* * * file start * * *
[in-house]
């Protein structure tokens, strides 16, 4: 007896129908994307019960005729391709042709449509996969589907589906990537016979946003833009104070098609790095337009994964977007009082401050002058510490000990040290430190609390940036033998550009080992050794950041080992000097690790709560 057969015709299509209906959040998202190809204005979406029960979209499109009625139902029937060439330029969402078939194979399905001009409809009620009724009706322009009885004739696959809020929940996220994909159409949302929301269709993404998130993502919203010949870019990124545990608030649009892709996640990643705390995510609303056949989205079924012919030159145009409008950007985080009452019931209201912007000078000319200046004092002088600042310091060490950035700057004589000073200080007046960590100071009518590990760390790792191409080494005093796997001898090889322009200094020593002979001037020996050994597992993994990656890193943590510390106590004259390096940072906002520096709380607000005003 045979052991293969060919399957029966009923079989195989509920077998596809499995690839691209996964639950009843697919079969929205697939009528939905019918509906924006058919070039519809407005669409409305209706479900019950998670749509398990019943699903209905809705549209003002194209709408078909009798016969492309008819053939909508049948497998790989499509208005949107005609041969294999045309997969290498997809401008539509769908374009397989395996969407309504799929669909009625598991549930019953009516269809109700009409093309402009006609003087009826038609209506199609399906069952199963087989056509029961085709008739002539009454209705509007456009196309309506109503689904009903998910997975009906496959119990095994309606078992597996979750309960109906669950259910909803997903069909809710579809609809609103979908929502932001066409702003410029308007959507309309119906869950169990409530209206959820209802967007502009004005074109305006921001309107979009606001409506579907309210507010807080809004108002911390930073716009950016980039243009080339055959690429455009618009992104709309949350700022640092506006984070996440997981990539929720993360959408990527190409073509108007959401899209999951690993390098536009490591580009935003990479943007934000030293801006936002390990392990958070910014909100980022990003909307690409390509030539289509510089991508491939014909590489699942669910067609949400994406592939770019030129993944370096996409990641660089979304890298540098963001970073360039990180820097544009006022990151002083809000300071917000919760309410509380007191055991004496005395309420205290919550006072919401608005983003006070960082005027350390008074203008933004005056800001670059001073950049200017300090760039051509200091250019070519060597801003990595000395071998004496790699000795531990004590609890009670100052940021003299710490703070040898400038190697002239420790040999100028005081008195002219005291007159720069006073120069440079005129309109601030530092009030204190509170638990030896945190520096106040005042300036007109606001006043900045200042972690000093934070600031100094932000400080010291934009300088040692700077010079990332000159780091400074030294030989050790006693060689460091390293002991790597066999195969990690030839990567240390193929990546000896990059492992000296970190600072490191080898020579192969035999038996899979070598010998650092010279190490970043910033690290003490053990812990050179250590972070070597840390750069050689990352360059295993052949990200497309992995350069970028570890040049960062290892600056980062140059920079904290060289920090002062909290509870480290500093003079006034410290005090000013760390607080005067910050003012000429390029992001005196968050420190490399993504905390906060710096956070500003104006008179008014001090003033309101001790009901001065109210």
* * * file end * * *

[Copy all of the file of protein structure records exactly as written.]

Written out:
[in-house]
């Protein structure tokens, strides 16, 4: 007896129908994307019960005729391709042709449509996969589907589906990537016979946003833009104070098609790095337009994964977007009082401050002058510490000990040290430190609390940036033998550009080992050794950041080992000097690790709560 057969015709299509209906959040998202190809204005979406029960979209499109009625139902029937060439330029969402078939194979399905001009409809009620009724009706322009009885004739696959809020929940996220994909159409949302929301269709993404998130993502919203010949870019990124545990608030649009892709996640990643705390995510609303056949989205079924012919030159145009409008950007985080009452019931209201912007000078000319200046004092002088600042310091060490950035700057004589000073200080007046960590100071009518590990760390790792191409080494005093796997001898090889322009200094020593002979001037020996050994597992993994990656890193943590510390106590004259390096940072906002520096709380607000005003 045979052991293969060919399957029966009923079989195989509920077998596809499995690839691209996964639950009843697919079969929205697939009528939905019918509906924006058919070039519809407005669409409305209706479900019950998670749509398990019943699903209905809705549209003002194209709408078909009798016969492309008819053939909508049948497998790989499509208005949107005609041969294999045309997969290498997809401008539509769908374009397989395996969407309504799929669909009625598991549930019953009516269809109700009409093309402009006609003087009826038609209506199609399906069952199963087989056509029961085709008739002539009454209705509007456009196309309506109503689904009903998910997975009906496959119990095994309606078992597996979750309960109906669950259910909803997903069909809710579809609809609103979908929502932001066409702003410029308007959507309309119906869950169990409530209206959820209802967007502009004005074109305006921001309107979009606001409506579907309210507010807080809004108002911390930073716009950016980039243009080339055959690429455009618009992104709309949350700022640092506006984070996440997981990539929720993360959408990527190409073509108007959401899209999951690993390098536009490591580009935003990479943007934000030293801006936002390990392990958070910014909100980022990003909307690409390509030539289509510089991508491939014909590489699942669910067609949400994406592939770019030129993944370096996409990641660089979304890298540098963001970073360039990180820097544009006022990151002083809000300071917000919760309410509380007191055991004496005395309420205290919550006072919401608005983003006070960082005027350390008074203008933004005056800001670059001073950049200017300090760039051509200091250019070519060597801003990595000395071998004496790699000795531990004590609890009670100052940021003299710490703070040898400038190697002239420790040999100028005081008195002219005291007159720069006073120069440079005129309109601030530092009030204190509170638990030896945190520096106040005042300036007109606001006043900045200042972690000093934070600031100094932000400080010291934009300088040692700077010079990332000159780091400074030294030989050790006693060689460091390293002991790597066999195969990690030839990567240390193929990546000896990059492992000296970190600072490191080898020579192969035999038996899979070598010998650092010279190490970043910033690290003490053990812990050179250590972070070597840390750069050689990352360059295993052949990200497309992995350069970028570890040049960062290892600056980062140059920079904290060289920090002062909290509870480290500093003079006034410290005090000013760390607080005067910050003012000429390029992001005196968050420190490399993504905390906060710096956070500003104006008179008014001090003033309101001790009901001065109210």